Feast of the Transfiguration of the Lord - Transformed and Transfigured

Summer movies are out, blockbusters with lots of special effects to draw the young and old alike and to cash in on huge profits. In the light of such movies, our first reading today from the book of Daniel fits right in. It has a blazing throne, “wheels of burning fire,” “surging stream of fire” and a cast of “thousands and thousands,” with “myriads upon myriads” in attendance. There are visions to rivet one’s attention: one “like a Son of man” coming on clouds of heaven, the Ancient One whose “clothing was snow bright” and whose hair is “white as wool.” Don’t these images rival the current crop of summer blockbusters? 
The Gospel keeps the spectacles flowing. We have a mysterious high mountain, the dazzling white clothes, the sudden appearance of Elijah and Moses, and then that really big voice from the cloud.   All this adds up to make an engrossing spectacle and in mid-summer this shakes us awake lest we be lulled by the aroma of barbecues and the sound of the ocean as it beats to shore. 
Like Peter on the mountain, the presence of a really good thing would make any one of us want to hold on to what we have. It’s easy not look beyond the moment, no further than our own fingertips, to stay comfortably where we are. “How good it is to be here.” There is a lot in our world to keep us self-focused and nearsighted.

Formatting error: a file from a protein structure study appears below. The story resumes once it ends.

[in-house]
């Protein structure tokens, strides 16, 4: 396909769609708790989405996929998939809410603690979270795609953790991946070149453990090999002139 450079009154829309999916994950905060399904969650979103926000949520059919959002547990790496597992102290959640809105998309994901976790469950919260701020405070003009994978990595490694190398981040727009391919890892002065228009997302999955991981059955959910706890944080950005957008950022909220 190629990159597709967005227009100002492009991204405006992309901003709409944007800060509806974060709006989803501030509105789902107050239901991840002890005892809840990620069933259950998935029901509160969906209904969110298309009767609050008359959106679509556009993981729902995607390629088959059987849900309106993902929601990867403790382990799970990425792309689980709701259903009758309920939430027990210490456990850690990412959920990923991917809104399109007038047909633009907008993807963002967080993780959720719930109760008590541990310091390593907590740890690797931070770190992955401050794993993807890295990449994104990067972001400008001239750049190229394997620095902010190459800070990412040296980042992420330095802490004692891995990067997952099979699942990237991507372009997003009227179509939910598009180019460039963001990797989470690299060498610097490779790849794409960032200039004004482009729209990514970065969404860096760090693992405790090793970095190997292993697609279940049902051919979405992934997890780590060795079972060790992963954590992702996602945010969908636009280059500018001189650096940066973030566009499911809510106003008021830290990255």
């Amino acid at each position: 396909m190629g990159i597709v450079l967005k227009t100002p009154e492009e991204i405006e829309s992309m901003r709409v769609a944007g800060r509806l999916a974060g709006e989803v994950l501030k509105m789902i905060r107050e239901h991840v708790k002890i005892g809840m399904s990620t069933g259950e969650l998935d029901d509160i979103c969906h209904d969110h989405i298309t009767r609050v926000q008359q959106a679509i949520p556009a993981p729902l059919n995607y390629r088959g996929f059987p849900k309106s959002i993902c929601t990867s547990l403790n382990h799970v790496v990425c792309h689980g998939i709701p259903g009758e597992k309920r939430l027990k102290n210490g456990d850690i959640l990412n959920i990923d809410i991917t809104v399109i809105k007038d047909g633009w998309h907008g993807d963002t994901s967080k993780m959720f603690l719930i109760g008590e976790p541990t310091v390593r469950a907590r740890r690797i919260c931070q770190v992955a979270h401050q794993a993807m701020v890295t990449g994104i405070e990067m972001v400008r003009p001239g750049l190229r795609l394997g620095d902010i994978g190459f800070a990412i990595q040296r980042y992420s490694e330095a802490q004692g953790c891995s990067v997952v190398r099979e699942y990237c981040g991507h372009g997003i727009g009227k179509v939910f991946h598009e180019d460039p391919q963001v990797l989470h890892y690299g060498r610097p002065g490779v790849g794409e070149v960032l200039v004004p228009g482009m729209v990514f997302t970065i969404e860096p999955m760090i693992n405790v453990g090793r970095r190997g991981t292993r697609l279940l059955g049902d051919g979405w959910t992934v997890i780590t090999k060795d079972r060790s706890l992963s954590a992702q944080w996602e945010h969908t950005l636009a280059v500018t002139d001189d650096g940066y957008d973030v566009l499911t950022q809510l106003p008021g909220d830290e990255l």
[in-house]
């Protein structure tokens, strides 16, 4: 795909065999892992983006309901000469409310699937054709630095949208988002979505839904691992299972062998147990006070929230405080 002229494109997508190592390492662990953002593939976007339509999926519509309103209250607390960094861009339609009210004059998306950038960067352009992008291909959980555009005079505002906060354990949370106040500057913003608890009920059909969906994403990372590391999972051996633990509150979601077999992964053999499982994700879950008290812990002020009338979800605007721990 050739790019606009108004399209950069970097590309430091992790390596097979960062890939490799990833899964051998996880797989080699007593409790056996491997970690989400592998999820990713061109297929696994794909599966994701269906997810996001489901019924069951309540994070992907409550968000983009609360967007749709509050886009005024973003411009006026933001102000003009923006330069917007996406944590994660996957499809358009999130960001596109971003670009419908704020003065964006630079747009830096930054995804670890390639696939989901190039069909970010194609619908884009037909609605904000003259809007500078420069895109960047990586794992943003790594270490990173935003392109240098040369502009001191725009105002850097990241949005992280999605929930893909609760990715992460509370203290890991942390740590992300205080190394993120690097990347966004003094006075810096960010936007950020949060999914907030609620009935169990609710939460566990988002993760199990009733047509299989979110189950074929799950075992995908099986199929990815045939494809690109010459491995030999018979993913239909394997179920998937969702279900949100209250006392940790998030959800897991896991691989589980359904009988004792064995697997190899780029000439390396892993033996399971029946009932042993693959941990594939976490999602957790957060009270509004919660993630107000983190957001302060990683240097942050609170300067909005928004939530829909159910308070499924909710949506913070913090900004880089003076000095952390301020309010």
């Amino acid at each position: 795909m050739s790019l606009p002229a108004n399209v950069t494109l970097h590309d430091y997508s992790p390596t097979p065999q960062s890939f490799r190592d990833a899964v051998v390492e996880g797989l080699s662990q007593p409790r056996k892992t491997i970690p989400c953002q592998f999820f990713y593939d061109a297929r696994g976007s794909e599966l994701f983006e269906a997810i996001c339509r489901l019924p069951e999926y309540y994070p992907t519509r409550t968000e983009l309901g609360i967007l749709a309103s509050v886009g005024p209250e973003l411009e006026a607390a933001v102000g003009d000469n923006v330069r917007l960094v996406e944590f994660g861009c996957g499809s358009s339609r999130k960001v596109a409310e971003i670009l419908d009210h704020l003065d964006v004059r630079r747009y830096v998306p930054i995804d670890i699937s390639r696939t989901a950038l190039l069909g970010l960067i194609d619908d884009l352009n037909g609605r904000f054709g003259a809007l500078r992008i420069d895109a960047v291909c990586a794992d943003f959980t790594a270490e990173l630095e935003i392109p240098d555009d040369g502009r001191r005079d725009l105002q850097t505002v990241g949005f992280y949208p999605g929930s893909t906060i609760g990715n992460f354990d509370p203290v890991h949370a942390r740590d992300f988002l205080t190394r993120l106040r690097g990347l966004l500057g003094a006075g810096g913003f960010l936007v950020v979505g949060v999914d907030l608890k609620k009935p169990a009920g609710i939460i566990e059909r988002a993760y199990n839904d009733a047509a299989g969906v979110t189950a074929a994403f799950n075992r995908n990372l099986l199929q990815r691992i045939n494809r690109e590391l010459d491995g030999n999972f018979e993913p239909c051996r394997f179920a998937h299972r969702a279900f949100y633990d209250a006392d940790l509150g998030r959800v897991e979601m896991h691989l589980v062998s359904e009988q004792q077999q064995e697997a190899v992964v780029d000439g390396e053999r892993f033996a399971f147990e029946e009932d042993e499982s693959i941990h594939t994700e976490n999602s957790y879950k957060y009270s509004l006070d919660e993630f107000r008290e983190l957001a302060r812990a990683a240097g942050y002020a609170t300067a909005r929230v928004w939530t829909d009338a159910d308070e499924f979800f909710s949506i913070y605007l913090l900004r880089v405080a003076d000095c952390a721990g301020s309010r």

We all experience moments of transfiguration. We all are tempted to exclaim:  "How good it is for us to be here."
But reality is earthbound and everyday.  Suffering and sacrifice are essential elements of discipleship. Just before they go up to the mountain,  Jesus tells his disciples “If you wish to come after me, you must first deny your very self, take up your cross and follow in my steps.” And his steps are soon to take him into Jerusalem where he will face his cross. The difficult task of ministry awaits the disciples.  Having now experienced a moment of transfiguration, it is no wonder they want to stay where life is cushy, comfortable and sure.
Walking down the mountain that day, I am sure the disciples glanced back over their shoulders at the place where things had been so clear for them.

We too look over our shoulders.
 When life’s “transfiguration moments” have ended, we glance back over our shoulders at a world torn apart by war and hatred, by polarizing ideaologies, and by human suffering, sickness and death. There’s a little bit of Peter in each of us, wanting to hold on those moments that feel so special and unending. There is nothing wrong in that as long as we remember that it isn’t just in the glory moments of life that God is present to us.
Summer comfort notwithstanding, we too have been transfigured and today we are challenged to transform our lives, to let the glory of God guide us and shine through us, to focus on God along the rough road of the our daily lives knowing that God is near, that He understands our pain, and that He will sustain us and carry us through.  That's a pretty big "blockbuster," don't you think?